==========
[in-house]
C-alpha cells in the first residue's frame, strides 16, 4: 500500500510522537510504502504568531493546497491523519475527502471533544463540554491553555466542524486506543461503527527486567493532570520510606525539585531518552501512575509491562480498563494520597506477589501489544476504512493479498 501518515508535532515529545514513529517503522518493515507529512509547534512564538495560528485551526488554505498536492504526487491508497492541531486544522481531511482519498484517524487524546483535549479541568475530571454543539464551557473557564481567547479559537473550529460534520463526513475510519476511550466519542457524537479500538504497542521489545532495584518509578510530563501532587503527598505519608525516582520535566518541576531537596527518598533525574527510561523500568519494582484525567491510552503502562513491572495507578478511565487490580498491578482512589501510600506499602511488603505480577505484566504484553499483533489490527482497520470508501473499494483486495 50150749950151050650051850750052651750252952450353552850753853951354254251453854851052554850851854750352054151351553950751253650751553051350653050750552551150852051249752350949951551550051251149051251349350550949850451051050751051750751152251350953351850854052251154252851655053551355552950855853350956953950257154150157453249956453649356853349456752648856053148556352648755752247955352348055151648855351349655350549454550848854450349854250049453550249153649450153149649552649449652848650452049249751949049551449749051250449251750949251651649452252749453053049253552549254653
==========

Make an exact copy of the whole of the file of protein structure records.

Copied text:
[in-house]
C-alpha cells in the first residue's frame, strides 16, 4: 500500500510522537510504502504568531493546497491523519475527502471533544463540554491553555466542524486506543461503527527486567493532570520510606525539585531518552501512575509491562480498563494520597506477589501489544476504512493479498 501518515508535532515529545514513529517503522518493515507529512509547534512564538495560528485551526488554505498536492504526487491508497492541531486544522481531511482519498484517524487524546483535549479541568475530571454543539464551557473557564481567547479559537473550529460534520463526513475510519476511550466519542457524537479500538504497542521489545532495584518509578510530563501532587503527598505519608525516582520535566518541576531537596527518598533525574527510561523500568519494582484525567491510552503502562513491572495507578478511565487490580498491578482512589501510600506499602511488603505480577505484566504484553499483533489490527482497520470508501473499494483486495 50150749950151050650051850750052651750252952450353552850753853951354254251453854851052554850851854750352054151351553950751253650751553051350653050750552551150852051249752350949951551550051251149051251349350550949850451051050751051750751152251350953351850854052251154252851655053551355552950855853350956953950257154150157453249956453649356853349456752648856053148556352648755752247955352348055151648855351349655350549454550848854450349854250049453550249153649450153149649552649449652848650452049249751949049551449749051250449251750949251651649452252749453053049253552549254653